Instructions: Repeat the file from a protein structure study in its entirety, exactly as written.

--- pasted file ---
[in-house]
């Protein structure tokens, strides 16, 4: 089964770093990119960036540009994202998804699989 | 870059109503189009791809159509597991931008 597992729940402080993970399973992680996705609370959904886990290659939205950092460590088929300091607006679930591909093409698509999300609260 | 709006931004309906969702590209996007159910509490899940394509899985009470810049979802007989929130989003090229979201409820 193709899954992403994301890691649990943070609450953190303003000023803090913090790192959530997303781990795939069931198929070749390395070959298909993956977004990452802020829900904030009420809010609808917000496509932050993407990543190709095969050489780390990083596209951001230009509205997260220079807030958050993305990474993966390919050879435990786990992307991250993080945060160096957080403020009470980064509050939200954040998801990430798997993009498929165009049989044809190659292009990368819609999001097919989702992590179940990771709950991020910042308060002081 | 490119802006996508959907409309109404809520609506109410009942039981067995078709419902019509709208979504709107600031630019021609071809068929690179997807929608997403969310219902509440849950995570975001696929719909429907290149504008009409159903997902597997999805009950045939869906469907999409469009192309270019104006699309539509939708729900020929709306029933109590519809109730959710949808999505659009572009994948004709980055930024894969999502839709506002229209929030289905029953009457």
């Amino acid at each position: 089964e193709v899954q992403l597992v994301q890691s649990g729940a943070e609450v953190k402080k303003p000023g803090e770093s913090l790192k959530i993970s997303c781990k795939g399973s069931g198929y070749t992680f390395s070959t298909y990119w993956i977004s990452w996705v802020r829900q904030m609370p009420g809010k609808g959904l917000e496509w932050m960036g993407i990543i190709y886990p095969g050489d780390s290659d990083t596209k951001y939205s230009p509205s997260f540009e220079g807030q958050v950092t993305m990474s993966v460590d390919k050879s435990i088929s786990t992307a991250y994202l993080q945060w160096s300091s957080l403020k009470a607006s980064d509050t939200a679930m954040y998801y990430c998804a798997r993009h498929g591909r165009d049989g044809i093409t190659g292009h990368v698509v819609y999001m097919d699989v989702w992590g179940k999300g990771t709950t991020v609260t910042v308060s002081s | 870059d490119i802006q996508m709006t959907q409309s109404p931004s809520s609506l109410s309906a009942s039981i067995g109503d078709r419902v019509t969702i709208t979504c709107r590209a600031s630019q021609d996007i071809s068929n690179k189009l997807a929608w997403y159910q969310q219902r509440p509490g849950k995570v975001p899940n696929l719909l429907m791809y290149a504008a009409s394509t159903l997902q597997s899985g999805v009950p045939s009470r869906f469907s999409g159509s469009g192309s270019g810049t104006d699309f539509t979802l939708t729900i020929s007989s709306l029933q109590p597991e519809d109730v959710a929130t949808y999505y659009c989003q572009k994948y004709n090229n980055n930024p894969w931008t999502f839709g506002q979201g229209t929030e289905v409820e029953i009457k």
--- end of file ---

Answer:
[in-house]
């Protein structure tokens, strides 16, 4: 089964770093990119960036540009994202998804699989 | 870059109503189009791809159509597991931008 597992729940402080993970399973992680996705609370959904886990290659939205950092460590088929300091607006679930591909093409698509999300609260 | 709006931004309906969702590209996007159910509490899940394509899985009470810049979802007989929130989003090229979201409820 193709899954992403994301890691649990943070609450953190303003000023803090913090790192959530997303781990795939069931198929070749390395070959298909993956977004990452802020829900904030009420809010609808917000496509932050993407990543190709095969050489780390990083596209951001230009509205997260220079807030958050993305990474993966390919050879435990786990992307991250993080945060160096957080403020009470980064509050939200954040998801990430798997993009498929165009049989044809190659292009990368819609999001097919989702992590179940990771709950991020910042308060002081 | 490119802006996508959907409309109404809520609506109410009942039981067995078709419902019509709208979504709107600031630019021609071809068929690179997807929608997403969310219902509440849950995570975001696929719909429907290149504008009409159903997902597997999805009950045939869906469907999409469009192309270019104006699309539509939708729900020929709306029933109590519809109730959710949808999505659009572009994948004709980055930024894969999502839709506002229209929030289905029953009457």
């Amino acid at each position: 089964e193709v899954q992403l597992v994301q890691s649990g729940a943070e609450v953190k402080k303003p000023g803090e770093s913090l790192k959530i993970s997303c781990k795939g399973s069931g198929y070749t992680f390395s070959t298909y990119w993956i977004s990452w996705v802020r829900q904030m609370p009420g809010k609808g959904l917000e496509w932050m960036g993407i990543i190709y886990p095969g050489d780390s290659d990083t596209k951001y939205s230009p509205s997260f540009e220079g807030q958050v950092t993305m990474s993966v460590d390919k050879s435990i088929s786990t992307a991250y994202l993080q945060w160096s300091s957080l403020k009470a607006s980064d509050t939200a679930m954040y998801y990430c998804a798997r993009h498929g591909r165009d049989g044809i093409t190659g292009h990368v698509v819609y999001m097919d699989v989702w992590g179940k999300g990771t709950t991020v609260t910042v308060s002081s | 870059d490119i802006q996508m709006t959907q409309s109404p931004s809520s609506l109410s309906a009942s039981i067995g109503d078709r419902v019509t969702i709208t979504c709107r590209a600031s630019q021609d996007i071809s068929n690179k189009l997807a929608w997403y159910q969310q219902r509440p509490g849950k995570v975001p899940n696929l719909l429907m791809y290149a504008a009409s394509t159903l997902q597997s899985g999805v009950p045939s009470r869906f469907s999409g159509s469009g192309s270019g810049t104006d699309f539509t979802l939708t729900i020929s007989s709306l029933q109590p597991e519809d109730v959710a929130t949808y999505y659009c989003q572009k994948y004709n090229n980055n930024p894969w931008t999502f839709g506002q979201g229209t929030e289905v409820e029953i009457k």